In the province of Saskatchewan it is required by law for condominiums with 12 units or more to have a reserve fund and conduct a reserve fund study (RFS). Moreover, it’s mandatory that these condominiums conduct a reserve fund study every five years.
If you’re wondering what you need to know about a reserve fund study in Saskatchewan, we’ve compiled a list of commonly asked questions.
1. What is a reserve fund study and why is it important?
A reserve fund study helps determine the reserve fund’s current status and helps determine how much needs to be in the fund. Reserve fund studies are critical to ensure that there are funds available for unexpected repairs and replacements. Reserve fund studies are essential because it protects the condominium and the owners of the individual units. When payments for emergency repairs cannot be made, the individual units suffer.
2. What kind of organizations require a reserve fund study?
Various organizations are required by law to conduct a reserve fund study. Some of them being:
- Non-profit housing
- Housing co-operatives
- long term care homes
- Seniors housing facilities
3. What is involved in the process of a reserve fund study?
A reserve fund study has many steps to ensure that they get the correct data they need to make an informed decision. The first step in a complete reserve fund study is to have the property inspected by an engineer. This will involve a site inspection, measurement, photographs, and a review of blueprints. After, the engineer will prepare estimates for the property that will then be used to design a funding plan.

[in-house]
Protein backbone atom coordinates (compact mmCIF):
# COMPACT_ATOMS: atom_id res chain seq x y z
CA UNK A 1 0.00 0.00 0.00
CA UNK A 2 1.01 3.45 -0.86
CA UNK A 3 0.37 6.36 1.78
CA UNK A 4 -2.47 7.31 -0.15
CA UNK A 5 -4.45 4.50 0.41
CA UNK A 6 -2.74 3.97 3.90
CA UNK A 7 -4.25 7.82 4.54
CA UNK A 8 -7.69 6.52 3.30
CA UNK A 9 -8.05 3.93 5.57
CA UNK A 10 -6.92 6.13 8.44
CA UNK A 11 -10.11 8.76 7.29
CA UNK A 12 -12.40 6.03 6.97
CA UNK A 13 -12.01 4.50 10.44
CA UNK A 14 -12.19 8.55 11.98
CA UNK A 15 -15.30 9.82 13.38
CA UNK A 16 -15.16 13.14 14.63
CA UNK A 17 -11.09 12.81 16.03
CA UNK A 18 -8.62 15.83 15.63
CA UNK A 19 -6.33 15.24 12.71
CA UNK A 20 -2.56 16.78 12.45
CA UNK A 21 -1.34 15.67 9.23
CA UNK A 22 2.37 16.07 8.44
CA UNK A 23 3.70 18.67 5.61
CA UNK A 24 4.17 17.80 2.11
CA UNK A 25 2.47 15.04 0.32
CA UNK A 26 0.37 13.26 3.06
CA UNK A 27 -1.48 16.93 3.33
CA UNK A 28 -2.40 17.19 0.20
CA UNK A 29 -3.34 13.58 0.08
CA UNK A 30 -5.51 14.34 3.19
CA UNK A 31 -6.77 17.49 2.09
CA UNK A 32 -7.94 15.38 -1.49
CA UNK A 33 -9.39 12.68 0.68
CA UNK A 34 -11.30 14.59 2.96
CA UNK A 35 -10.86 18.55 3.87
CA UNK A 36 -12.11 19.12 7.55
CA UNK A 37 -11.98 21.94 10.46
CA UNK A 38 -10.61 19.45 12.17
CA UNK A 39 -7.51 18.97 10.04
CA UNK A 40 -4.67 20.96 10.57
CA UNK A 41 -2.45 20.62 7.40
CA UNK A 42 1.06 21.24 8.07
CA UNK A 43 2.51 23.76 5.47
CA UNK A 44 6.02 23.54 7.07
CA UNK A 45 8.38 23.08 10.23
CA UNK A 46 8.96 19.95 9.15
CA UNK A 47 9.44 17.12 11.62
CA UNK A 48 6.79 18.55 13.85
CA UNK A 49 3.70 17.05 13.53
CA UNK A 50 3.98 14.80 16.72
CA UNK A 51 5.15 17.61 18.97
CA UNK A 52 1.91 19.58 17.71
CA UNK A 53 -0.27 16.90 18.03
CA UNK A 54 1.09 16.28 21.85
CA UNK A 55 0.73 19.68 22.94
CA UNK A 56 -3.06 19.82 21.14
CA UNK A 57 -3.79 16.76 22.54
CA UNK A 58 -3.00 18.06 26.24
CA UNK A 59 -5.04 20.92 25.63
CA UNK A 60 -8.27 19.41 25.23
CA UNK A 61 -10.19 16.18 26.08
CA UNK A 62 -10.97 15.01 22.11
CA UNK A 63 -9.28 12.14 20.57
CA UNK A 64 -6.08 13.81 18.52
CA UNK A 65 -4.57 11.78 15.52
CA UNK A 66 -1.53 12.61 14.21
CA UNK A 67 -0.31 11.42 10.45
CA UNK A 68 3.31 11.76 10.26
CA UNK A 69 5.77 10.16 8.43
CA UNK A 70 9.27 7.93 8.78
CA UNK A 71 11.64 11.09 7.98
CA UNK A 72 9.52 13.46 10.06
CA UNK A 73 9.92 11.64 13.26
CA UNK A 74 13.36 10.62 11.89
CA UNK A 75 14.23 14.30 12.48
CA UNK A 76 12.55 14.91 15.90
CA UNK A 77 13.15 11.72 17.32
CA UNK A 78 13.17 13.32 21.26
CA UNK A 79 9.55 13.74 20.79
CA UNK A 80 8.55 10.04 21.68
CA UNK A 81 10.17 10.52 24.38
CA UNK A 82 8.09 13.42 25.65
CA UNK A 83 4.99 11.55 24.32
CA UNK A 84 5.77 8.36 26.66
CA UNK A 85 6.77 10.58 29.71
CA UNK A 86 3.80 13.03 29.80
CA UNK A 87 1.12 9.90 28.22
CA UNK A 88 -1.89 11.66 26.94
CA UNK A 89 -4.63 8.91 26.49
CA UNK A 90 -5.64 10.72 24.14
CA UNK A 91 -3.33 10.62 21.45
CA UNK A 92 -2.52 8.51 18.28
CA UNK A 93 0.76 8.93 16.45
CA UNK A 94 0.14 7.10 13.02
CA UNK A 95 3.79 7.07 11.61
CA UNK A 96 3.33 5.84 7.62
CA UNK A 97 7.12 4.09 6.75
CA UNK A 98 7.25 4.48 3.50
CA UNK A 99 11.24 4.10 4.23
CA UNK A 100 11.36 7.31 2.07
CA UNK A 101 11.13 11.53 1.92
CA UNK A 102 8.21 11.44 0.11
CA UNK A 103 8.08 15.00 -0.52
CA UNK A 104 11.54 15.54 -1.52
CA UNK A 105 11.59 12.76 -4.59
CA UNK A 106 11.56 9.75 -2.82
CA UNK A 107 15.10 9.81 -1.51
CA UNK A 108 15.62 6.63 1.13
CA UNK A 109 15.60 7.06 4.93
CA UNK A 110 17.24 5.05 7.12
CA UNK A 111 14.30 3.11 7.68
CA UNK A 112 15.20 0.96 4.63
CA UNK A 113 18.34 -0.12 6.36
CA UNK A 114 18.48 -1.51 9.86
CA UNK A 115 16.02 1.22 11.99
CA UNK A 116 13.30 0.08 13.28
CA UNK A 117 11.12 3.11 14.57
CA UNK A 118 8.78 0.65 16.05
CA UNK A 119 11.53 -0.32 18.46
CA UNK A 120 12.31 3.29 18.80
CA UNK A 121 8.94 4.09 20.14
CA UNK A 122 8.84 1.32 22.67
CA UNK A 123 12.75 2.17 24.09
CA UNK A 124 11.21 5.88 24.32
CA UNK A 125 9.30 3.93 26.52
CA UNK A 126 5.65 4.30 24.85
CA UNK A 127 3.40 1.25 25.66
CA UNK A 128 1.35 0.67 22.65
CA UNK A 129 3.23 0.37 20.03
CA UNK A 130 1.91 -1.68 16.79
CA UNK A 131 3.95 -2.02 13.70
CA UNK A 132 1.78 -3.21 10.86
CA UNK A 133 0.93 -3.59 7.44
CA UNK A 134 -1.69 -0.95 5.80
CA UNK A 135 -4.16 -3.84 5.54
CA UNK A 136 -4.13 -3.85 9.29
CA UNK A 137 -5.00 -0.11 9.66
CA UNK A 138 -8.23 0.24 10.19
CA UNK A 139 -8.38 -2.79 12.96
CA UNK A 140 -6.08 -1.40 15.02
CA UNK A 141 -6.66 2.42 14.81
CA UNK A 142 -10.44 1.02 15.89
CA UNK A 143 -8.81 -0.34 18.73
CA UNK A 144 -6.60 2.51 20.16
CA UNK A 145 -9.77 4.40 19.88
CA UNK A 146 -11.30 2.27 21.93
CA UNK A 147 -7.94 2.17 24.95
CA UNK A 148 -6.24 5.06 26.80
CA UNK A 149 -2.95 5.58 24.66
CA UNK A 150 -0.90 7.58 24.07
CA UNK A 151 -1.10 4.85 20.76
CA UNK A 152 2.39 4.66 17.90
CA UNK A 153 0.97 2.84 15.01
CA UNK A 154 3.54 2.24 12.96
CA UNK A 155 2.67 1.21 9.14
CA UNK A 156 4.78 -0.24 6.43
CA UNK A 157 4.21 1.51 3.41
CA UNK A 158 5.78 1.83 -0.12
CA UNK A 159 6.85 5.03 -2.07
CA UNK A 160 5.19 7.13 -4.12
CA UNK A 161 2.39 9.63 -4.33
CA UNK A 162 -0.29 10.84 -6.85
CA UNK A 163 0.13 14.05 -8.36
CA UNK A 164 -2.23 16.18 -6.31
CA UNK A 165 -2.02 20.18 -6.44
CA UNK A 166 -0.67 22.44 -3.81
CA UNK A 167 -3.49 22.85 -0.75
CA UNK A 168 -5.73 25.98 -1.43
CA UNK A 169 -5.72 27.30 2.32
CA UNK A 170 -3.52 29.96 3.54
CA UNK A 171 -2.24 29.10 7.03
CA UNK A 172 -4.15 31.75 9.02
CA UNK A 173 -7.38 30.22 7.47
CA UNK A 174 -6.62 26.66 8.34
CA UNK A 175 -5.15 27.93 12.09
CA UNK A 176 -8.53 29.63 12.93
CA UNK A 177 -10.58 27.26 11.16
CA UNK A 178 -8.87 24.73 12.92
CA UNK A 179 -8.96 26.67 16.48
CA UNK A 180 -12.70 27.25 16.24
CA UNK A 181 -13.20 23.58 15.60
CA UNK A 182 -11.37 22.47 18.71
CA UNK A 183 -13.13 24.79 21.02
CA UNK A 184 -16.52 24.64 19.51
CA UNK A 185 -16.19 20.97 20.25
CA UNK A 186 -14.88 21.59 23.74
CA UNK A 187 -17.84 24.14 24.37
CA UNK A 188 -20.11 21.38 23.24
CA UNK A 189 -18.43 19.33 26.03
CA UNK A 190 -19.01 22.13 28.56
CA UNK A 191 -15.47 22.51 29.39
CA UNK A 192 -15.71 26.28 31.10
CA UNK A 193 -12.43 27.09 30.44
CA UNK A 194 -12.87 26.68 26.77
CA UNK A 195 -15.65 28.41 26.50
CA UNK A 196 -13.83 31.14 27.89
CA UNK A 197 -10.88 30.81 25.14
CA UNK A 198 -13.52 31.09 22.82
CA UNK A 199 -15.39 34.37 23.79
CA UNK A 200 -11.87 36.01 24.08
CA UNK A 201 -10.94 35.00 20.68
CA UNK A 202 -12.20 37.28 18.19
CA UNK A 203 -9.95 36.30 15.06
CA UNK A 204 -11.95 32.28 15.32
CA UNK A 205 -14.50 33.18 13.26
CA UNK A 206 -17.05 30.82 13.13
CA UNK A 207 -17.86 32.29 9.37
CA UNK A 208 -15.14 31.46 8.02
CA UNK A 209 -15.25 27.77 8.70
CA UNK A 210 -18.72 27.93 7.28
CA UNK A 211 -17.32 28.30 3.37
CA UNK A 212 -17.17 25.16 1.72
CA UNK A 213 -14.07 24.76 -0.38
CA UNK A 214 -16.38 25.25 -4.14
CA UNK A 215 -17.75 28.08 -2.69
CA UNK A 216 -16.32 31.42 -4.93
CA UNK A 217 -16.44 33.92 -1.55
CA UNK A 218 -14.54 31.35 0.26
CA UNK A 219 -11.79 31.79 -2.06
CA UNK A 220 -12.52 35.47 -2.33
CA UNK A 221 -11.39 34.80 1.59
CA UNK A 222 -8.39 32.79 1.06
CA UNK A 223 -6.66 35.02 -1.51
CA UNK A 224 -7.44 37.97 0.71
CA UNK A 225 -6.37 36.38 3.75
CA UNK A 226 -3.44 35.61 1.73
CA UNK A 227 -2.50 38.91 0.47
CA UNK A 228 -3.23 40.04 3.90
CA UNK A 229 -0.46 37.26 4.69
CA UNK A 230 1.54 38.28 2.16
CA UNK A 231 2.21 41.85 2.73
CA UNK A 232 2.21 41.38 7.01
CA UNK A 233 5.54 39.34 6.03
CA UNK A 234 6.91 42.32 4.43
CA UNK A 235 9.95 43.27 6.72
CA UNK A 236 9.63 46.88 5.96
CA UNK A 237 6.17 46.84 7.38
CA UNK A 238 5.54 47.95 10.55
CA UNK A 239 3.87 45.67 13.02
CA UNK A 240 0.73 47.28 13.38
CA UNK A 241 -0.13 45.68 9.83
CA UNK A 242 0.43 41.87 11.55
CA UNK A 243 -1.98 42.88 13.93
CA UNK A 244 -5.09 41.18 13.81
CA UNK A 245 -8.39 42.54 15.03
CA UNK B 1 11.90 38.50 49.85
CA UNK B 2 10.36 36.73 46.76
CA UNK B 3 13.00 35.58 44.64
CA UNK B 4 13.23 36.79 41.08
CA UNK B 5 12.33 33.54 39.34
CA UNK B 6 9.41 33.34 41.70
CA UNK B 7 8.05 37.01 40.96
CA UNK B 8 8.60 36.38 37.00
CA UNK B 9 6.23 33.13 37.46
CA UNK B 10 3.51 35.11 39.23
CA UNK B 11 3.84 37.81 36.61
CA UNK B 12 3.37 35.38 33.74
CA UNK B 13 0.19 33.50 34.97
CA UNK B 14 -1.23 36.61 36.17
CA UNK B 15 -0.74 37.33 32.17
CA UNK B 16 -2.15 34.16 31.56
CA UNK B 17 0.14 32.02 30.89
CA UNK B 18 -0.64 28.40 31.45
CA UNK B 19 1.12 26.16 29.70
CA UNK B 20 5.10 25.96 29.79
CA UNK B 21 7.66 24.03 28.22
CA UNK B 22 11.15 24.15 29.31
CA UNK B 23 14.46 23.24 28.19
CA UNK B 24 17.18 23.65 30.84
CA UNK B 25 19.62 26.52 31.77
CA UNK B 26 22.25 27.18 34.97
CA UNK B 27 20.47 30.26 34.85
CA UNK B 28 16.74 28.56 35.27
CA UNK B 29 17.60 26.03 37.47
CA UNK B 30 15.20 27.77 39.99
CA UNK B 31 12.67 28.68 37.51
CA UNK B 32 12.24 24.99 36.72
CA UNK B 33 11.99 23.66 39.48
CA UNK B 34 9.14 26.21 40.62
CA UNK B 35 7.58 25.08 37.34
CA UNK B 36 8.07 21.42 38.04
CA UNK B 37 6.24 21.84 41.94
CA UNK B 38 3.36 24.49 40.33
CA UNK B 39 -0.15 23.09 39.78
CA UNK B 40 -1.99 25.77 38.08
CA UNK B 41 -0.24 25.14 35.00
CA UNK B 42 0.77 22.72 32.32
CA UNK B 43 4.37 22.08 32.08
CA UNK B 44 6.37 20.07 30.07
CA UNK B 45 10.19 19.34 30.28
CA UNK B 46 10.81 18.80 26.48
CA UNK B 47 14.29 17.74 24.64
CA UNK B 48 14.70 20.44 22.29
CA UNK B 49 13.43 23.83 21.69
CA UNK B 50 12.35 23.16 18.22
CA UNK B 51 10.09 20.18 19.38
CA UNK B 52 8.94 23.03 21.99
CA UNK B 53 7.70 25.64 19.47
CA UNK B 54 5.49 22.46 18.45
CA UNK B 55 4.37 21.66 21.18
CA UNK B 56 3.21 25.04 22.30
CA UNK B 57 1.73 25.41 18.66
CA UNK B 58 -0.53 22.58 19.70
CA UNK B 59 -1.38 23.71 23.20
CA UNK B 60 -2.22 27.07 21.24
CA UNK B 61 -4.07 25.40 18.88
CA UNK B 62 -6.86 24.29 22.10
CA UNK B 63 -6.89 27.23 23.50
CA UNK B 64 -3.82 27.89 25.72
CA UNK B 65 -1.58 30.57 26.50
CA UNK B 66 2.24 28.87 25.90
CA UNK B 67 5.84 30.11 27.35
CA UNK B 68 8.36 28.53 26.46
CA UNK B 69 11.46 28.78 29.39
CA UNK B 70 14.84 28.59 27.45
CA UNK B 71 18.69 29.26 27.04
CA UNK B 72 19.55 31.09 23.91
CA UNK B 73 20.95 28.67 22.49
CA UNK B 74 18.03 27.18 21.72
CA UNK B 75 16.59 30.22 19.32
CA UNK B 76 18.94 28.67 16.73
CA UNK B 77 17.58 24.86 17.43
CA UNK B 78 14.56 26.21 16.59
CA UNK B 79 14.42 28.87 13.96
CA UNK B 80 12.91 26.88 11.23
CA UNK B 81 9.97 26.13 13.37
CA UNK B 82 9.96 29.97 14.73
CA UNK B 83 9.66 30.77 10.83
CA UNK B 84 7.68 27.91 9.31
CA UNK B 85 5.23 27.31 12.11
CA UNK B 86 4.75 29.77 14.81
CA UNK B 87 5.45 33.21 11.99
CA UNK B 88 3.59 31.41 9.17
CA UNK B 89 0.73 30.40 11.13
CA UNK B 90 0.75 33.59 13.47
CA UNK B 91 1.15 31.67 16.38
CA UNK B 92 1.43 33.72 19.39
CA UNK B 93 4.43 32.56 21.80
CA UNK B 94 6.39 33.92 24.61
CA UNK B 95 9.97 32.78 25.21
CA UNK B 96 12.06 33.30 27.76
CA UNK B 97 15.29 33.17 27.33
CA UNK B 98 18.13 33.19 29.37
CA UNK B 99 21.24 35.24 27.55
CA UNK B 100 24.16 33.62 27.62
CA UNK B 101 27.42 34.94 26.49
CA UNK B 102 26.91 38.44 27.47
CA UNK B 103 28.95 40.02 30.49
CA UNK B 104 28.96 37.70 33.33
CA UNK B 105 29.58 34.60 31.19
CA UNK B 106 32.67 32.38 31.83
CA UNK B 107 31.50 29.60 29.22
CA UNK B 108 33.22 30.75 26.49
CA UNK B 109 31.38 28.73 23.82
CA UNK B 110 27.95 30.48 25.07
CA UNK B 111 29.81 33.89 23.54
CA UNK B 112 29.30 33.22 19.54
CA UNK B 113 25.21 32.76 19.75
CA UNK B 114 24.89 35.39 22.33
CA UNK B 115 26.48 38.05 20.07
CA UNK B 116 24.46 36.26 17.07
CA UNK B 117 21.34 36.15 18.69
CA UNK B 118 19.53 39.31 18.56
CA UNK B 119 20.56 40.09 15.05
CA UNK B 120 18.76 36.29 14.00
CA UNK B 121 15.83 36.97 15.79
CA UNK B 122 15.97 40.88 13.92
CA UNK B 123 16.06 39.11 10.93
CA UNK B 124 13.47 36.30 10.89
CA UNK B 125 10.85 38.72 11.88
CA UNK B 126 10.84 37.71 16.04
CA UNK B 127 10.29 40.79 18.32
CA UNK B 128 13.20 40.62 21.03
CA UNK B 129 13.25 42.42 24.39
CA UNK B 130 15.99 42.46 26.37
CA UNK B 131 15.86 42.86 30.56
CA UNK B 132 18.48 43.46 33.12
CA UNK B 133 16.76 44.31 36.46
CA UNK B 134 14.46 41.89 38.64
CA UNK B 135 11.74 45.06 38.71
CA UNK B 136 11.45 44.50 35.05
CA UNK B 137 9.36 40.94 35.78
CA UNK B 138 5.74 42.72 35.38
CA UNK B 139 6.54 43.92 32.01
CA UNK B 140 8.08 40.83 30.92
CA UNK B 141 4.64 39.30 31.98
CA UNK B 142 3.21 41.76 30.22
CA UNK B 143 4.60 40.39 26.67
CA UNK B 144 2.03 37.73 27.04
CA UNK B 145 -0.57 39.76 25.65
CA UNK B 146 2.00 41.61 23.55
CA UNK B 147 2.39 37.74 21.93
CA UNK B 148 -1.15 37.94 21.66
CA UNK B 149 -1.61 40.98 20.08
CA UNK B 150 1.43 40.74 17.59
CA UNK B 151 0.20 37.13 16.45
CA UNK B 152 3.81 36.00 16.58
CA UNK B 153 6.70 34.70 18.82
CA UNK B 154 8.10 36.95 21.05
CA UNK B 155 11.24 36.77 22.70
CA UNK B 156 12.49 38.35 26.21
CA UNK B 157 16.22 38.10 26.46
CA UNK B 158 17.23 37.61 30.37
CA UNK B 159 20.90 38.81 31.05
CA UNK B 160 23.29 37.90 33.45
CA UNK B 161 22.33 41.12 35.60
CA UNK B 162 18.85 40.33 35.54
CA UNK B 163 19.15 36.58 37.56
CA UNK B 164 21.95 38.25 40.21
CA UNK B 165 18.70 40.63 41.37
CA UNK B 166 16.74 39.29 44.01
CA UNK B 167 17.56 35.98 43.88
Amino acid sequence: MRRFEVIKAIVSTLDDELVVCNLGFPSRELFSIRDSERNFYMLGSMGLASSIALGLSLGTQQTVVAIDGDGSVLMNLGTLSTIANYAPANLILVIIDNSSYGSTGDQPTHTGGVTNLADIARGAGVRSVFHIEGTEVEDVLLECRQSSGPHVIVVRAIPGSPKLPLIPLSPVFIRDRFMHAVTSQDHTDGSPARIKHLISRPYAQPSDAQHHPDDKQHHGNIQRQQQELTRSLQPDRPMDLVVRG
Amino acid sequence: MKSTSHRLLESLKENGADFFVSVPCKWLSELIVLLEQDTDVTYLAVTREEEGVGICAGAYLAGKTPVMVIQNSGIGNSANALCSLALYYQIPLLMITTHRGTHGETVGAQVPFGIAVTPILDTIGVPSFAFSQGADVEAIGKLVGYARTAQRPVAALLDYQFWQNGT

4. Who can conduct a reserve fund study?
A reserve fund study needs to be conducted by a qualified professional. This professional can be an engineer or certified reserve planner. When looking to hire a professional, make sure to hire someone who has experience in reserve fund studies. The engineers at Criterium- Jansen have years of experience in reserve fund studies and can make sure you get a reliable professional.
5. What are the costs of a reserve fund study?
The cost of a reserve fund study can vary depending on various contributing factors such as age, size, location, and design. Having previous studies and blueprints can help to estimate the cost of a reserve fund study.
6. When should you conduct a reserve fund study?
Reserve Fund Studies are not a one-time thing. Depending on the province, a reserve fund study needs to be done every three to five years. In Saskatchewan, a reserve fund study should be conducted every five years on condominiums with 12 units or more. If your building has less than 12 units, you’re not required to have a reserve fund study done.
Contact Criterium-Jansen Today!
Do you need a reserve fund study done? The engineers at Criterium-Jansen can help! Criterium-Jansen is a team of engineers who are highly skilled and professional. Contact us today, and we can help you complete your reserve fund study.